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Scuba Diving in Cuba Hot

Dive area / region : Cuba - See the map Scuba Diving in Cuba

Best diving season : January  •  February  •  March  •  April  •  May  •  October  •  November  •  December
Recommended number of days to stay : More than 1 week...
Number of dive sites : 11 to 15 Dive Sites
Water temperature and wetsuit advice : 26C-… : Shorty or Thin Wetsuit
Average visibility : 21 - 25 meters
Average dives depth : 20 Meters
Type of currents : Medium level currents
Months when these currents are present : N/A
General surface conditions : Medium conditions
Wreck types : Old wooden ship  •  Recent world ships
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Type of marine life : Anemone  •  Barracuda  •  Corals  •  Jacks  •  Lobster  •  Moray Eels  •  Plants  •  Rays  •  Reef Fish  •  Sea urchins  •  Shark - Grey nurse  •  Shark - Reef shark  •  Shrimps  •  Softcoral  •  Sponge  •  Star fish  •  Tuna  •  Turtles
Presence of caves / caverns : Yes - Open


Suit: 3mm shortie or full length wetsuit
Type of diving: Steep walls cut by tunnels and caverns and shallow reefs plus a few wrecks

Cuba is a fascinating place with a turbulent history. Famous for its cigars and rum, Cuba is the largest of the Caribbean islands at 760 miles long. It lies only ninety miles south of the Florida coast, however due to political differences it has been isolated from Americans for the last forty years. Fidel Castro seized power in 1959 during a revolution that turned it into a socialist republic. It spent centuries as a Spanish colony meaning there are many Spanish buildings and a rich Latin American cultural heritage.
The capital of Cuba is Havana, which is the countries cultural Center. In Havana there are many 16th century buildings that are slowly being restored and a massive fort at Moro Castle overlooking harbour. The Cuban currency is the Peso, but US dollars are preferred in some hotels and restaurants and most people deal in cash.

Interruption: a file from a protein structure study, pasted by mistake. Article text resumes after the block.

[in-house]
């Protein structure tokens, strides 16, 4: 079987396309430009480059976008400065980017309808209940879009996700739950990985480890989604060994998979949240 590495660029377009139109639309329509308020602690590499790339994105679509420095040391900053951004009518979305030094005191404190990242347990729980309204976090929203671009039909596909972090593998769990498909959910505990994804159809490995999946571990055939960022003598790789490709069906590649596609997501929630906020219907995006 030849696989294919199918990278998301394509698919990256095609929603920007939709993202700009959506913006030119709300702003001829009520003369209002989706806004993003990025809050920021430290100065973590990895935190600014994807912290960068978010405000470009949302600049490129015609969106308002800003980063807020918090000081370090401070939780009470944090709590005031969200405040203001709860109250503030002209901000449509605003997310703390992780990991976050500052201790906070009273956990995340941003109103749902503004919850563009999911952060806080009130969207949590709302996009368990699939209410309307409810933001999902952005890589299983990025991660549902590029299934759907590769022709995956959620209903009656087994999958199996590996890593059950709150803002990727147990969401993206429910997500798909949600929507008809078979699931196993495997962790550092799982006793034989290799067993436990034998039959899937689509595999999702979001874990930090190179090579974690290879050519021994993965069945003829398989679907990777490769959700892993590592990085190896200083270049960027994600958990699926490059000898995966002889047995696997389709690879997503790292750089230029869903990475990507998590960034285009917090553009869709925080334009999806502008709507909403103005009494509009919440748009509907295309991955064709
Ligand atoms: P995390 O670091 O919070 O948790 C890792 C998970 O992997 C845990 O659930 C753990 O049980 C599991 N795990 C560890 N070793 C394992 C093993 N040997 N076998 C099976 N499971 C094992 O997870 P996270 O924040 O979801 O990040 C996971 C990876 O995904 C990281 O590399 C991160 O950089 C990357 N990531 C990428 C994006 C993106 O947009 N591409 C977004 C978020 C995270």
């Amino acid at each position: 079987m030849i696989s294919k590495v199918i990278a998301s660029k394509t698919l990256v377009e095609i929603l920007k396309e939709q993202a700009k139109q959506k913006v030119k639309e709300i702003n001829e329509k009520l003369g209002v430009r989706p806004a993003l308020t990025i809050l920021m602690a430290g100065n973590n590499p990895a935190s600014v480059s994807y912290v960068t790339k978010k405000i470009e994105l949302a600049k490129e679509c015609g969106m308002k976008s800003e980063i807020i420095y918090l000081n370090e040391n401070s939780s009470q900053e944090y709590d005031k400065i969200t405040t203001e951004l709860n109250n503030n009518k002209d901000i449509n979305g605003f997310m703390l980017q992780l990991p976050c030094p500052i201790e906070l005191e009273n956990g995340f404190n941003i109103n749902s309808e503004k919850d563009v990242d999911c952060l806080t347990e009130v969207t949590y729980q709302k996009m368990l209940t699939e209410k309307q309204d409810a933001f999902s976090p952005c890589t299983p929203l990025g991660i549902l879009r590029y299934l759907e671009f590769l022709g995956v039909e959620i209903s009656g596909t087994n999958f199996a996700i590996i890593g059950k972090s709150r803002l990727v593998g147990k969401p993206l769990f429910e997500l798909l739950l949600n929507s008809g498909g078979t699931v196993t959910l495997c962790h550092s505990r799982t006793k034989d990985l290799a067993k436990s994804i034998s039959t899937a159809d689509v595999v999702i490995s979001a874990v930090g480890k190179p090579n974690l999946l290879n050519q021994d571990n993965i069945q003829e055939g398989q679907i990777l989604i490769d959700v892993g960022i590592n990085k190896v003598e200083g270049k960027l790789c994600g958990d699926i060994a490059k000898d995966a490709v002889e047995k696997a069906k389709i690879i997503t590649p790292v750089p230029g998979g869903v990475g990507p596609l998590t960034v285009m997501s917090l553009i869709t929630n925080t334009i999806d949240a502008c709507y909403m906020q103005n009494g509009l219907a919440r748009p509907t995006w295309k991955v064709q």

Cuba is often compared to the Cayman Islands as they used to be 20 years ago. It has recently become a favorite diving region for many tourists from all over the world. With water temperatures between 26 to 29°C, it has an intense coral growth, hundreds of small bays and islands and numerous world-class diving sites.

Cuba has become a synonym for exciting, colorful and challenging diving. The underwater world offers spectacular views of sunken Spanish galleons and modern submarines. Tortoises, sharks, rays, barracudas, perch, jack fish, parrot fish, snails, starfish, trigger fish and many other species can be found in Cuban marine life. The visibility usually lies between 15 to 35 meters, so you can see everything very clearly. Because Cuba is such an attractive place for diving, the number of tourists is increasing and more diving organizers offer their services. Almost all resorts offer diving programs, which include courses for beginners and the possibility to obtain a course certificate. The equipment is usually of a high standard, but you can also bring your own equipment. Cuba's warm 24C/76F (yearly average) waters are clear and pristine with hardly any coral destruction or pollution, making it ideal for a diving holiday. The average visibility is 30 to 40 metres, and Cuba's diving holiday makers will delight in the underwater paradise unveiled before their eyes - home to 50 species of coral and 200 species of sponge! Pillar, staghorn, elkhorn, spectacular gorgonians, sea fans and plume worms are all there to be seen, as are barrel and tube sponges, sea urchins, spiny lobsters, coral shrimp and crabs on the seabed ensuring a fascinating variety.
Against this pristine backdrop, the dozens of species of fish glide around in undulating schools or solitary independence. Moray eels peer from within caves, squids and octopi drift by alongside barracuda, rays and even the occasional shark. For fans of underwater documentaries, a Caribbean holiday spent diving in Cuba is a jaw-dropping experience.

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